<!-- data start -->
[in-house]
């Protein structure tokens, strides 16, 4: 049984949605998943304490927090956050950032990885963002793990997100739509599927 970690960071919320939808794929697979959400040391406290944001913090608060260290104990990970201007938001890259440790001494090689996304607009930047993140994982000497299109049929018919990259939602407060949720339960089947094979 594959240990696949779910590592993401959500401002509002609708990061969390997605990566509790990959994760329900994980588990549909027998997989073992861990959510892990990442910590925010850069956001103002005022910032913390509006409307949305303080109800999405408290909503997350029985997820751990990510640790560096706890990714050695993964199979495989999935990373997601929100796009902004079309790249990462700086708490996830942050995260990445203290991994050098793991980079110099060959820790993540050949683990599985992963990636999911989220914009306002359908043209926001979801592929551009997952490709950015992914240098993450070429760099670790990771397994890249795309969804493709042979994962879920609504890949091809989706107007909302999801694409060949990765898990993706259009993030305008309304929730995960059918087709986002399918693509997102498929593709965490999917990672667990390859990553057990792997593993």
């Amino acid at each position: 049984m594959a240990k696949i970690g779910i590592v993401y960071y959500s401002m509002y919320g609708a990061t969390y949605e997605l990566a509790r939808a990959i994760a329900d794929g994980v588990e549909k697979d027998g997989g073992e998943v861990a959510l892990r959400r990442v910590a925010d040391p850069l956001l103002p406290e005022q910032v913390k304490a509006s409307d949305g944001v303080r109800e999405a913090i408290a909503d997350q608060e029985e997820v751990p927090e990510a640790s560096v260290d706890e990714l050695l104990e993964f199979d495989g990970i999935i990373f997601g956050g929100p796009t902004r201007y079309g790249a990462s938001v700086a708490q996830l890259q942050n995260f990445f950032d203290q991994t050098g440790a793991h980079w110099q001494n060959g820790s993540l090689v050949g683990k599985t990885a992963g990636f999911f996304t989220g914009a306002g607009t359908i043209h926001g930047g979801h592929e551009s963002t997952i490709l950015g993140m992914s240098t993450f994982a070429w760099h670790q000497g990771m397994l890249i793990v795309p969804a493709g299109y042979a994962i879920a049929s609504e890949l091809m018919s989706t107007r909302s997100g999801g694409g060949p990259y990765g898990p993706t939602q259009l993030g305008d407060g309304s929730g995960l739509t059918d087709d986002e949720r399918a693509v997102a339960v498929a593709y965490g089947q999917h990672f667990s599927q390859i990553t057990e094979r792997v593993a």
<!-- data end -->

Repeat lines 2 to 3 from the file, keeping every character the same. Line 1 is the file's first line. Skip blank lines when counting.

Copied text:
């Protein structure tokens, strides 16, 4: 049984949605998943304490927090956050950032990885963002793990997100739509599927 970690960071919320939808794929697979959400040391406290944001913090608060260290104990990970201007938001890259440790001494090689996304607009930047993140994982000497299109049929018919990259939602407060949720339960089947094979 594959240990696949779910590592993401959500401002509002609708990061969390997605990566509790990959994760329900994980588990549909027998997989073992861990959510892990990442910590925010850069956001103002005022910032913390509006409307949305303080109800999405408290909503997350029985997820751990990510640790560096706890990714050695993964199979495989999935990373997601929100796009902004079309790249990462700086708490996830942050995260990445203290991994050098793991980079110099060959820790993540050949683990599985992963990636999911989220914009306002359908043209926001979801592929551009997952490709950015992914240098993450070429760099670790990771397994890249795309969804493709042979994962879920609504890949091809989706107007909302999801694409060949990765898990993706259009993030305008309304929730995960059918087709986002399918693509997102498929593709965490999917990672667990390859990553057990792997593993």
């Amino acid at each position: 049984m594959a240990k696949i970690g779910i590592v993401y960071y959500s401002m509002y919320g609708a990061t969390y949605e997605l990566a509790r939808a990959i994760a329900d794929g994980v588990e549909k697979d027998g997989g073992e998943v861990a959510l892990r959400r990442v910590a925010d040391p850069l956001l103002p406290e005022q910032v913390k304490a509006s409307d949305g944001v303080r109800e999405a913090i408290a909503d997350q608060e029985e997820v751990p927090e990510a640790s560096v260290d706890e990714l050695l104990e993964f199979d495989g990970i999935i990373f997601g956050g929100p796009t902004r201007y079309g790249a990462s938001v700086a708490q996830l890259q942050n995260f990445f950032d203290q991994t050098g440790a793991h980079w110099q001494n060959g820790s993540l090689v050949g683990k599985t990885a992963g990636f999911f996304t989220g914009a306002g607009t359908i043209h926001g930047g979801h592929e551009s963002t997952i490709l950015g993140m992914s240098t993450f994982a070429w760099h670790q000497g990771m397994l890249i793990v795309p969804a493709g299109y042979a994962i879920a049929s609504e890949l091809m018919s989706t107007r909302s997100g999801g694409g060949p990259y990765g898990p993706t939602q259009l993030g305008d407060g309304s929730g995960l739509t059918d087709d986002e949720r399918a693509v997102a339960v498929a593709y965490g089947q999917h990672f667990s599927q390859i990553t057990e094979r792997v593993a």